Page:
This post by NCTE member Jori Krulder is reprinted with permission from her blog post Teacher in Wonderland— My First Time at NCTE’s Annual Convention.
Why should you attend the NCTE Convention this year? We’re sharing a series of reflections from teachers who attended the 2017 NCTE Annual Convention to help you answer this very question!
I never really considered attending NCTE until this year. I thought it was too big, too extravagant, too far away, and overall just too far out of reach, budget and otherwise. I had attended state conferences in my early days of teaching, and remember coming away energized, my head swirling with possibilities.
But as my teaching career progressed, somehow this type of professional development seemed to become less and less of a possibility. So, when a group of teachers on Twitter started tossing around ideas for proposals to present at NCTE 2017, I’m not sure what made me jump on board and join in.
This group of teachers is special, though. Sprinkled throughout the country, from East to West Coast, we’ve collaborated for the past two years on Twitter and Voxer, a messaging app that allows you to not only send text, but also voice messages.
Sharing lesson ideas, troubleshooting classroom frustrations, and even building curriculum together across the miles, we built a learning community that empowered me to step out of the safe routine I’d built for myself over my nineteen years of teaching. I began experimenting in the classroom again, trying new techniques and sharing my triumphs and flops with my colleagues while they did the same, and we grew from discussing what we did and learned so much from each other.
What has been even more groundbreaking for me has been my renewed desire to write. I’ve been writing posts for aplithelp.com, a website created by my friend from New York, Brian Sztabnik—aka Talks With Teachers—and edited by Susan Barber from Atlanta, Georgia, another amazing educator I have the privilege to work with.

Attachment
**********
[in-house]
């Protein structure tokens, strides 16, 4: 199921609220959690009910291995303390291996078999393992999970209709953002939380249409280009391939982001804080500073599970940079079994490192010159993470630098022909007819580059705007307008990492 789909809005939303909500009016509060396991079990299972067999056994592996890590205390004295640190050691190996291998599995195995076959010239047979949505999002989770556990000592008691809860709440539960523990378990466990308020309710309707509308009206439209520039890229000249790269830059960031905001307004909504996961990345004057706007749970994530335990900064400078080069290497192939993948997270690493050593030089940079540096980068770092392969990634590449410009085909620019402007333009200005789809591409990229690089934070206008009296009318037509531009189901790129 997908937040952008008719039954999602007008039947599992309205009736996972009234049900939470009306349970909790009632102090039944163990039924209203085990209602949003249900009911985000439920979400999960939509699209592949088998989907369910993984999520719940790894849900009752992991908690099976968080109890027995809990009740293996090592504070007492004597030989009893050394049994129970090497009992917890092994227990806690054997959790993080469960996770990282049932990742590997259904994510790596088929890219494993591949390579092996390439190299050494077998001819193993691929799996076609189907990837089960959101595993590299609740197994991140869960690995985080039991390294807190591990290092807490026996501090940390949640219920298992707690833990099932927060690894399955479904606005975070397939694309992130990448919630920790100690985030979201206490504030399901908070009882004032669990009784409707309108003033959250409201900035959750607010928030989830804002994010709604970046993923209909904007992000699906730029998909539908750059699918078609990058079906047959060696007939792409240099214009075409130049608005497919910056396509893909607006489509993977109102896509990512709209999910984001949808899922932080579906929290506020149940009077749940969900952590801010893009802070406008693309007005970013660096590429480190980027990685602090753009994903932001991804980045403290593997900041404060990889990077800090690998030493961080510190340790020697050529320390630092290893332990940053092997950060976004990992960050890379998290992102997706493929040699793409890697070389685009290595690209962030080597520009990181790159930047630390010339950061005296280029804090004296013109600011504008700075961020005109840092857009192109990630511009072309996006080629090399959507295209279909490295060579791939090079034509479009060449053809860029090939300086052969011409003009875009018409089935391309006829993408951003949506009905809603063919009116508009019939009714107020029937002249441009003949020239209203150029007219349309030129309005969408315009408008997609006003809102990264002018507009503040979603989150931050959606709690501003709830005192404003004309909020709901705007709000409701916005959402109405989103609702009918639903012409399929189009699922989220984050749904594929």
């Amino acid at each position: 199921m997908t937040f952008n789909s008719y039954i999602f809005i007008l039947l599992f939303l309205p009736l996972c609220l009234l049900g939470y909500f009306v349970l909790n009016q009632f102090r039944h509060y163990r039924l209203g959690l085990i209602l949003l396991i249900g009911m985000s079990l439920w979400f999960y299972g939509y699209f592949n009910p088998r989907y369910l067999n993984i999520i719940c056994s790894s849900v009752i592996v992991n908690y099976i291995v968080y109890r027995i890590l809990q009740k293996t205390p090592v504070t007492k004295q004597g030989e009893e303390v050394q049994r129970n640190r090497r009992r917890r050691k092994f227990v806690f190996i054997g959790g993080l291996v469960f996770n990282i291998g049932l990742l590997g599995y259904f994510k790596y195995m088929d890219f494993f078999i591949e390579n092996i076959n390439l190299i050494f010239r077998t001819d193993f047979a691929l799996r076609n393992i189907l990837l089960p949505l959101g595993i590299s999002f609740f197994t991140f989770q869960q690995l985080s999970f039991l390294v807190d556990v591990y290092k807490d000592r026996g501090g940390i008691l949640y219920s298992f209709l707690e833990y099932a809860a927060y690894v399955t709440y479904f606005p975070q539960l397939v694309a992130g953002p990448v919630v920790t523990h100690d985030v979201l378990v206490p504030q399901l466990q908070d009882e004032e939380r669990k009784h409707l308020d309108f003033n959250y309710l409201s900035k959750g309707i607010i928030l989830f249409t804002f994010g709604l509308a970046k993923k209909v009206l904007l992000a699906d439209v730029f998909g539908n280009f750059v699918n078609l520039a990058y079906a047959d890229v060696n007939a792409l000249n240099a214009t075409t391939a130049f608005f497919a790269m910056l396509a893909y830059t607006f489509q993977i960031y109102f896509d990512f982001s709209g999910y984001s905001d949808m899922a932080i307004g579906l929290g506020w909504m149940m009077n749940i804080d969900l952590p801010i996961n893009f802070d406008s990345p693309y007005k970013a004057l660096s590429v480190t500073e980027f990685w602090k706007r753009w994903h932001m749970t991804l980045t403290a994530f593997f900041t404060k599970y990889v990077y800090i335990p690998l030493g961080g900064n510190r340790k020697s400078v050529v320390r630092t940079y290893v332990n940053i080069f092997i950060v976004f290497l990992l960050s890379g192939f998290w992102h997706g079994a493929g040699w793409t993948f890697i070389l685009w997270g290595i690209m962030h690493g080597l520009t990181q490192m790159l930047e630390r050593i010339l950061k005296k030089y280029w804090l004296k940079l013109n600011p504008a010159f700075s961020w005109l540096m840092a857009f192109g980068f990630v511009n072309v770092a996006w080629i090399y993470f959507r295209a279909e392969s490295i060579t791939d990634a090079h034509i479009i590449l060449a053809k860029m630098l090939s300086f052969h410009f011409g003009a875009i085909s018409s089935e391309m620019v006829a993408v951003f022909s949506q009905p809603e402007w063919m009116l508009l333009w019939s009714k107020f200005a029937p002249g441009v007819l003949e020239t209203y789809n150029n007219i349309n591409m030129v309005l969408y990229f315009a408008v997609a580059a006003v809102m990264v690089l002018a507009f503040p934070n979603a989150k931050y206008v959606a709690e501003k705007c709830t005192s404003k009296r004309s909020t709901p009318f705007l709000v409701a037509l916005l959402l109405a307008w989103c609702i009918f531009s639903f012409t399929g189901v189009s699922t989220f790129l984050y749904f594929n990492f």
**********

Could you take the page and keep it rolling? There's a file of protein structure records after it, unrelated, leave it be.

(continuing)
I write about my teaching practice and ideas I’ve tried in my classroom and the reflection embedded in the writing process has made me a better teacher. Teachers know about the myriad demands for our time and attention and frankly, I’ve always thought I was too busy to write. But, this motivated, reflective group of educators that I met on Twitter helped me understand that writing, reflecting, and sharing ideas about teaching makes my job more joyful and engaging.
So, when not just one, but two of the sessions we proposed to NCTE were accepted, I was suddenly faced with a choice: bow out or find a way to make it to St Louis, the city where NCTE 2017 was being held.
I quickly realized that I simply had to go; as much as I really don’t savor the spotlight, the idea of sharing ideas with educators all across the nation was just too much to resist. I held my breath and asked my administration if they could help me go to the conference and they were so supportive, paying part of my expenses. Suddenly, St Louis seemed like a lot more of a possibility.
My group proceeded to collaborate on our presentation digitally over Google slides and Voxer, and when we arrived in St Louis on a chilly November evening, it was “ready or not, here we come!”
We were set to present the following afternoon, and it was an exhilarating experience. Not only did we each share practical ideas and activities for engaging students in close reading, but the audience interacted with us and each other in a way that made my heart sing.
I attended several inspiring sessions over the course of my three days in St. Louis, and for the rest of the conference and even on the flight home, I was immersed in conversations about classrooms all over the country, including Canada, where wonderful things were happening. I asked questions, wrote copious notes, and took down contact information, including several Twitter handles, and made so many connections with brilliant educators.
It was glorious and, writing this, my mind is still a-swirl with all of the things I will try in my classroom in the weeks to come.
This experience has shown me that teachers can build their communities in many ways, but it’s crucial that we build them, because we need others to help us grow and learn and thrive as educators. Going to NCTE 2017 and getting to meet and work with people who have become so important to my practice and, yes, my life, has been an incredible adventure—one which I am determined to repeat next year in Houston for NCTE 2018.
Jori Krulder is a teacher, mentor, writer, and reader at Paradise High School in Paradise, California. Find her on Twitter @jorikrulder.